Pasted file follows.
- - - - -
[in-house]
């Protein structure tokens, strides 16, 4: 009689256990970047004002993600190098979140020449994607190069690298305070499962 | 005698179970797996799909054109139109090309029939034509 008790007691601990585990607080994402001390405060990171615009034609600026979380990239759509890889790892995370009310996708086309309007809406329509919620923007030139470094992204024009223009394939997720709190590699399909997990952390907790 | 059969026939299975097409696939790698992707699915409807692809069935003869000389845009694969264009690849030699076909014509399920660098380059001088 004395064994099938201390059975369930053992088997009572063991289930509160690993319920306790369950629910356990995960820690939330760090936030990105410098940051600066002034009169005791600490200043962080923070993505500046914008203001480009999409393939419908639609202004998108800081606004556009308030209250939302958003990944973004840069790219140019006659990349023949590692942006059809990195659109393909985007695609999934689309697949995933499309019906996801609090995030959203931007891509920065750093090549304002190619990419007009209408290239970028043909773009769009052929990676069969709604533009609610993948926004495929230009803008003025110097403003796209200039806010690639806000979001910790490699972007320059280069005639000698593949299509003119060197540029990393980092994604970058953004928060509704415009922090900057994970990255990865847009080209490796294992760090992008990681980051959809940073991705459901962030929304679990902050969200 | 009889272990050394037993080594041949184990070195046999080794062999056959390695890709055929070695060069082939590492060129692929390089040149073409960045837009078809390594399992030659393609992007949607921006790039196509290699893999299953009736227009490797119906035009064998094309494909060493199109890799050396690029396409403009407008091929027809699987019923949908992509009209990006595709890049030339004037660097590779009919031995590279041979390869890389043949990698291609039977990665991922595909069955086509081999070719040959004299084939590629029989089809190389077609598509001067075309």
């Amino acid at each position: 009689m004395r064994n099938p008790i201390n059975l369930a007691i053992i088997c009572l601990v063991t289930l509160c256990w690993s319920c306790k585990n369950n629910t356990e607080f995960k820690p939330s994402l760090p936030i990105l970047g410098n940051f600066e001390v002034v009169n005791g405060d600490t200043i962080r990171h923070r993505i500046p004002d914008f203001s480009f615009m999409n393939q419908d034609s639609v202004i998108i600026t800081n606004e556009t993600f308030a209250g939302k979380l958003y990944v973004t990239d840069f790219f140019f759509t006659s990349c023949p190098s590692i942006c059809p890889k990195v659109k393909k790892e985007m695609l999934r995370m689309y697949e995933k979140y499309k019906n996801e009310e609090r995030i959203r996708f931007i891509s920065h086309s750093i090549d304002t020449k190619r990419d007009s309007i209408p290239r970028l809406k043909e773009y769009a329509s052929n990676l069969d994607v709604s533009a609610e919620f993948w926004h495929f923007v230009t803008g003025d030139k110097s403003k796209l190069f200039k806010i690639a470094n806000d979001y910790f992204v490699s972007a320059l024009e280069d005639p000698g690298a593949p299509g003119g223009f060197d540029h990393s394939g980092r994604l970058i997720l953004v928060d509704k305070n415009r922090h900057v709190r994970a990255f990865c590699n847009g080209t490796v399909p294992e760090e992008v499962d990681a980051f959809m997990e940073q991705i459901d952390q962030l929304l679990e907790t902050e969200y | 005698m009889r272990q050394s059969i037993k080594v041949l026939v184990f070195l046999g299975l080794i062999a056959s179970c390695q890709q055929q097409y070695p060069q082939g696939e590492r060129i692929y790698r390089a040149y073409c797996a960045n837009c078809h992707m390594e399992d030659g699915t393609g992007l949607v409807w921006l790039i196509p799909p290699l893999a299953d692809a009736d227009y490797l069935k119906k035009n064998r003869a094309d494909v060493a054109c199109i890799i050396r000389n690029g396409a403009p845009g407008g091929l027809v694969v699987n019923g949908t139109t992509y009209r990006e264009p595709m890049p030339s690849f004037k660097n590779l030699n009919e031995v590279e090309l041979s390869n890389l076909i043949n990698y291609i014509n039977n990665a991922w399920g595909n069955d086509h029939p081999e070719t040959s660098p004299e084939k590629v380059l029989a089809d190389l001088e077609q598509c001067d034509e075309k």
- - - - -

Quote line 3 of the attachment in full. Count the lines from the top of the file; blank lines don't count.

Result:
């Amino acid at each position: 009689m004395r064994n099938p008790i201390n059975l369930a007691i053992i088997c009572l601990v063991t289930l509160c256990w690993s319920c306790k585990n369950n629910t356990e607080f995960k820690p939330s994402l760090p936030i990105l970047g410098n940051f600066e001390v002034v009169n005791g405060d600490t200043i962080r990171h923070r993505i500046p004002d914008f203001s480009f615009m999409n393939q419908d034609s639609v202004i998108i600026t800081n606004e556009t993600f308030a209250g939302k979380l958003y990944v973004t990239d840069f790219f140019f759509t006659s990349c023949p190098s590692i942006c059809p890889k990195v659109k393909k790892e985007m695609l999934r995370m689309y697949e995933k979140y499309k019906n996801e009310e609090r995030i959203r996708f931007i891509s920065h086309s750093i090549d304002t020449k190619r990419d007009s309007i209408p290239r970028l809406k043909e773009y769009a329509s052929n990676l069969d994607v709604s533009a609610e919620f993948w926004h495929f923007v230009t803008g003025d030139k110097s403003k796209l190069f200039k806010i690639a470094n806000d979001y910790f992204v490699s972007a320059l024009e280069d005639p000698g690298a593949p299509g003119g223009f060197d540029h990393s394939g980092r994604l970058i997720l953004v928060d509704k305070n415009r922090h900057v709190r994970a990255f990865c590699n847009g080209t490796v399909p294992e760090e992008v499962d990681a980051f959809m997990e940073q991705i459901d952390q962030l929304l679990e907790t902050e969200y | 005698m009889r272990q050394s059969i037993k080594v041949l026939v184990f070195l046999g299975l080794i062999a056959s179970c390695q890709q055929q097409y070695p060069q082939g696939e590492r060129i692929y790698r390089a040149y073409c797996a960045n837009c078809h992707m390594e399992d030659g699915t393609g992007l949607v409807w921006l790039i196509p799909p290699l893999a299953d692809a009736d227009y490797l069935k119906k035009n064998r003869a094309d494909v060493a054109c199109i890799i050396r000389n690029g396409a403009p845009g407008g091929l027809v694969v699987n019923g949908t139109t992509y009209r990006e264009p595709m890049p030339s690849f004037k660097n590779l030699n009919e031995v590279e090309l041979s390869n890389l076909i043949n990698y291609i014509n039977n990665a991922w399920g595909n069955d086509h029939p081999e070719t040959s660098p004299e084939k590629v380059l029989a089809d190389l001088e077609q598509c001067d034509e075309k």